When a user attempt to subscribe with an already stored email, the subscription proceeds as a normal subscription but the collected data (for example the name or the preferences) is stored in a temporary area. When the confirmation is activated by the subscriber (from the confirmation email), that data is merged with the original subscription.

That simplify a lot the multiple subscriptions which are useful to offer different landing pages where the same subscriber could land at different times. It solves even the problem of subscriber which sign up for a giveaway or a gift and after sometime they resubscribe because they forgot to be already registered of because they lost your gift (for example an e-book).

Confirmation page and activation email

If you chose, as you should, the double opt-in, you should configure some messages that help the subscriber to complete his registration. The confirmation message is shown to the user after the email submission and should contain a notice about the activation email he should find in his mailbox. Remember to remind to check the spam folder when looking for that email.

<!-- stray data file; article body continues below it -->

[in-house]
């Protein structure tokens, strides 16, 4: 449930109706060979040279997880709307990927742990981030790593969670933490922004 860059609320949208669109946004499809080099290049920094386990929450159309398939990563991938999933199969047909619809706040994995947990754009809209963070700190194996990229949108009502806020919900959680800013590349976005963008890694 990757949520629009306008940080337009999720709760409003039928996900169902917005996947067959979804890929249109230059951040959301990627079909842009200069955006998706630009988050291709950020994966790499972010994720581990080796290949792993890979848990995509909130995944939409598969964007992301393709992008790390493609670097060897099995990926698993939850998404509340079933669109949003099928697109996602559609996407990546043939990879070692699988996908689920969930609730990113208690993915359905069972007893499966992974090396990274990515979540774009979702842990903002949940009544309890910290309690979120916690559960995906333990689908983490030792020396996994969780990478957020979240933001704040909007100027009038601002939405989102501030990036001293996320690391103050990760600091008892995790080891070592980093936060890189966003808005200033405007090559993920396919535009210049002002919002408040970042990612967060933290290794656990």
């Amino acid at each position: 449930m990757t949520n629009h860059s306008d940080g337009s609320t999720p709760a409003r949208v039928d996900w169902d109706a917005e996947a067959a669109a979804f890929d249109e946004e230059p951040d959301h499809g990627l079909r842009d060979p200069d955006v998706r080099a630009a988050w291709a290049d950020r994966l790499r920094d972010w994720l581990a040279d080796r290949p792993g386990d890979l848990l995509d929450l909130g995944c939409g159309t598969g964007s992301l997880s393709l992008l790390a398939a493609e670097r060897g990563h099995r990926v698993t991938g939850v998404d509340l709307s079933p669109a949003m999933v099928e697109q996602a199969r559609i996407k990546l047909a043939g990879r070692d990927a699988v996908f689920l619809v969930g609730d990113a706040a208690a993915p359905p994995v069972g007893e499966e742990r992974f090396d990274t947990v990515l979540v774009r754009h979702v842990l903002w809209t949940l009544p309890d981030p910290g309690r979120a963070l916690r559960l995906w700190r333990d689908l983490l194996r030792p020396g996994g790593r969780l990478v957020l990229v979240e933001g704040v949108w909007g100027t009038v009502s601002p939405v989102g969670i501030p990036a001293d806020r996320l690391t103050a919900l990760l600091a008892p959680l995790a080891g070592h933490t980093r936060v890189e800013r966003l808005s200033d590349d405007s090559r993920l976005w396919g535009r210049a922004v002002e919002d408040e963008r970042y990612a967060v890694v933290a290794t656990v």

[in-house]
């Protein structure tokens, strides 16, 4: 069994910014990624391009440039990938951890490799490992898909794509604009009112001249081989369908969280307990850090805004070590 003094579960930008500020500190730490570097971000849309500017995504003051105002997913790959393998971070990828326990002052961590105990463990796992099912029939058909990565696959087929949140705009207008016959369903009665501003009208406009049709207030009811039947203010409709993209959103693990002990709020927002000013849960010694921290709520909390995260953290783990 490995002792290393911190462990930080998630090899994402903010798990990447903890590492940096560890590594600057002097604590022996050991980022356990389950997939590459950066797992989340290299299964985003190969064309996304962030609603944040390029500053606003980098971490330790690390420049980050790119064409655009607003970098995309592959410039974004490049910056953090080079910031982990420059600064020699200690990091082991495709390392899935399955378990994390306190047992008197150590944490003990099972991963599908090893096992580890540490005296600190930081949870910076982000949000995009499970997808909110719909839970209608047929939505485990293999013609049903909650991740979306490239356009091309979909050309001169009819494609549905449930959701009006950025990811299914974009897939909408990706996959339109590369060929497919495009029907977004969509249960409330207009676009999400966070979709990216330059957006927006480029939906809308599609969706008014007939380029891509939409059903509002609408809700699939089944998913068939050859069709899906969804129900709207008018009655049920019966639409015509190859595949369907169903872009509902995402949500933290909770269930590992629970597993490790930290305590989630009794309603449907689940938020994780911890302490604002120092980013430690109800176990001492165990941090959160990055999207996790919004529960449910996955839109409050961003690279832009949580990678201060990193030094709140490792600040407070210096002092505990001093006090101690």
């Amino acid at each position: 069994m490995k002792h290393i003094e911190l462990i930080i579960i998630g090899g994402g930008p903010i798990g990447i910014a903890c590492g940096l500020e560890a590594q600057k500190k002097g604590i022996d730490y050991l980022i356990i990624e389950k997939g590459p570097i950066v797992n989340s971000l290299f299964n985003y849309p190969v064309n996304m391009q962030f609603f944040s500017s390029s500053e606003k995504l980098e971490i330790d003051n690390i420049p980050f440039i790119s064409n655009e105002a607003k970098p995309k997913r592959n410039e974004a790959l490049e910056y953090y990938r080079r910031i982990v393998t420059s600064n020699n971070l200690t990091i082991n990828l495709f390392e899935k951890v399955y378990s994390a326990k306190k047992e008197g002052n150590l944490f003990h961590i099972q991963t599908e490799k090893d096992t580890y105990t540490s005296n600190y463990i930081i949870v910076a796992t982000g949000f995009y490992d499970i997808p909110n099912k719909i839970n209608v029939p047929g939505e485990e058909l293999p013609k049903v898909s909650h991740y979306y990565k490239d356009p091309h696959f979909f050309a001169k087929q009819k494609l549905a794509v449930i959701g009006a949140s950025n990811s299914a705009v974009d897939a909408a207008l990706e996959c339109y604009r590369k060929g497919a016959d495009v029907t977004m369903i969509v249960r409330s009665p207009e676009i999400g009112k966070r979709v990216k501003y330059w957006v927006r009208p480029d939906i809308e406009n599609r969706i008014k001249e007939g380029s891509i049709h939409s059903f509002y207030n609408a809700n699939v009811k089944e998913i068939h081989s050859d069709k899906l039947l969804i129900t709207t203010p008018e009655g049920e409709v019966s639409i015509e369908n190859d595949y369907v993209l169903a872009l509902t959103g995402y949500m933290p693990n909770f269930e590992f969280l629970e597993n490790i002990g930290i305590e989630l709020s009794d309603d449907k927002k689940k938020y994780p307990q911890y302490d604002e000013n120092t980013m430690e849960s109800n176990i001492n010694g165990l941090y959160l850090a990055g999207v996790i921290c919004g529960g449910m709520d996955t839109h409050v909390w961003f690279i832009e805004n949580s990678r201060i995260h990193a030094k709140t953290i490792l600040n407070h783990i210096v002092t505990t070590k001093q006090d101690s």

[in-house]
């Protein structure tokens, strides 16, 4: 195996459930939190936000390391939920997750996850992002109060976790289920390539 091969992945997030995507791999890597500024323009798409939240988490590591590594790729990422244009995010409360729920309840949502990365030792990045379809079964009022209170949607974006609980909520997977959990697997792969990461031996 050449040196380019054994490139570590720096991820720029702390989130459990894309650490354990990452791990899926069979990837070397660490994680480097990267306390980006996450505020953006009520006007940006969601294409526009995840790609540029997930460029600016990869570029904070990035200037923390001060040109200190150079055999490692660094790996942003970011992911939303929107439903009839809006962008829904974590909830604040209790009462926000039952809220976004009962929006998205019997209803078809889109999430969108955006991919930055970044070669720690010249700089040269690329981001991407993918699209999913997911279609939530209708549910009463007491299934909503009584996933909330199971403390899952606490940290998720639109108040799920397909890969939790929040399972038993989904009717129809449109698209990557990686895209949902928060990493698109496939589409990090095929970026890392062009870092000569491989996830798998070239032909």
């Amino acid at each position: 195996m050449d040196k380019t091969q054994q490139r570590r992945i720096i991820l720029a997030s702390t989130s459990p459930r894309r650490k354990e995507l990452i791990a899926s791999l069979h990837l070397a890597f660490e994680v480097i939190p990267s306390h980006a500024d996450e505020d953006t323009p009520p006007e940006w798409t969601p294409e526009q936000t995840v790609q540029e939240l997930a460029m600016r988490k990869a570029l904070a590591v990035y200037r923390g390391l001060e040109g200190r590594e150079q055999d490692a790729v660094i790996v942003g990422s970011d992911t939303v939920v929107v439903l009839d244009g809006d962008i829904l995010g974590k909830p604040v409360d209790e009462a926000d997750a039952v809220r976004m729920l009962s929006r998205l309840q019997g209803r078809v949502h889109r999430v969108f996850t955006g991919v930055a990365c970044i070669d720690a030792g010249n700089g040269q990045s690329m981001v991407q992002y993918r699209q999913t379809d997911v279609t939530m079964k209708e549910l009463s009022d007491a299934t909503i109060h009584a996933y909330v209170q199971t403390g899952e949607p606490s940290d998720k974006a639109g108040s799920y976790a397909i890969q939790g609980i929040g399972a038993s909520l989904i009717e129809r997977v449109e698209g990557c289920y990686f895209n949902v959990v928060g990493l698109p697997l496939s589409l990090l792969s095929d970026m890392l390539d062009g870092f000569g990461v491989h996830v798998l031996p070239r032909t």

You should even prepare the activation email, a simple message with a link to complete the activation. That link, created by Newsletter, is represented by a tag: {subscription_confirm_url}.

Welcome page and welcome email: what to put in to them

When the single opt-in is active or when the user confirm his subscription from a double opt-in process, he lands on the welcome page and receive a welcome message. Both are configurable on Subscription Module panels.

Welcome email can be disable setting the subject to blank.

If the subscription to the newsletter is promoted with a give-back (for example a discount code or a link to a free ebook), those should be exposed on welcome page and welcome message: with double opt-in you’re sure you have a real and owned address in your database.

With single opt-in, the bonus should be inserted only on welcome email, since that forces the subscriber to insert an address he can read.

Use the blog theme for subscription steps